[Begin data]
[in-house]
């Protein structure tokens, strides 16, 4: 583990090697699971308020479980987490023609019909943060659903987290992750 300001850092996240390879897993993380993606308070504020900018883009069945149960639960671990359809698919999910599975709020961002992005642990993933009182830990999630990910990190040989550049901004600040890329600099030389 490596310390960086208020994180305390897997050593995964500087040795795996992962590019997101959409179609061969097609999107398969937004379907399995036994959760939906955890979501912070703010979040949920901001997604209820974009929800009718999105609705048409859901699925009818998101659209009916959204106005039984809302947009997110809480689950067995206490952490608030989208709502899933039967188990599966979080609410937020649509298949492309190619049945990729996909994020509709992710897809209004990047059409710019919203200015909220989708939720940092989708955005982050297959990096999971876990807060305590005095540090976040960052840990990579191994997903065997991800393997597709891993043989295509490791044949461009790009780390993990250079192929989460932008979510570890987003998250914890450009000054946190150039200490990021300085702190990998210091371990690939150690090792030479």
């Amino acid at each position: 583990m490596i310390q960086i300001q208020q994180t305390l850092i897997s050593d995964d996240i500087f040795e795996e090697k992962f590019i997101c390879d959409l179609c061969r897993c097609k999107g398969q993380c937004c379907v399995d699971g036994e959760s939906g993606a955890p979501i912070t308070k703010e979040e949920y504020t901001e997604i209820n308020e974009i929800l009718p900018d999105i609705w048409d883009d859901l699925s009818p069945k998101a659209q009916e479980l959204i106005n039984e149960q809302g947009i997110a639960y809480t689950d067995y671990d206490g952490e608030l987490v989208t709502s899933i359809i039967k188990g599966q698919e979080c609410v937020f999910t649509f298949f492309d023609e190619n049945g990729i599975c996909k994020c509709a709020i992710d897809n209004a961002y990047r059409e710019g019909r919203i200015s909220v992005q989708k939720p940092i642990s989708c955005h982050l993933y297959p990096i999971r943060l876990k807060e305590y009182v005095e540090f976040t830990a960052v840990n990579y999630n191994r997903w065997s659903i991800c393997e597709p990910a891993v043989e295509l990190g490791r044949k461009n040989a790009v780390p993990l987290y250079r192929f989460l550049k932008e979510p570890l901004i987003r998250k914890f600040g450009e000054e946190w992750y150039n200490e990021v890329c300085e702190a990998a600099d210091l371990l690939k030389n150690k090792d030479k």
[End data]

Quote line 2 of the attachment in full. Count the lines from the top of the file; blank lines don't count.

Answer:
């Protein structure tokens, strides 16, 4: 583990090697699971308020479980987490023609019909943060659903987290992750 300001850092996240390879897993993380993606308070504020900018883009069945149960639960671990359809698919999910599975709020961002992005642990993933009182830990999630990910990190040989550049901004600040890329600099030389 490596310390960086208020994180305390897997050593995964500087040795795996992962590019997101959409179609061969097609999107398969937004379907399995036994959760939906955890979501912070703010979040949920901001997604209820974009929800009718999105609705048409859901699925009818998101659209009916959204106005039984809302947009997110809480689950067995206490952490608030989208709502899933039967188990599966979080609410937020649509298949492309190619049945990729996909994020509709992710897809209004990047059409710019919203200015909220989708939720940092989708955005982050297959990096999971876990807060305590005095540090976040960052840990990579191994997903065997991800393997597709891993043989295509490791044949461009790009780390993990250079192929989460932008979510570890987003998250914890450009000054946190150039200490990021300085702190990998210091371990690939150690090792030479």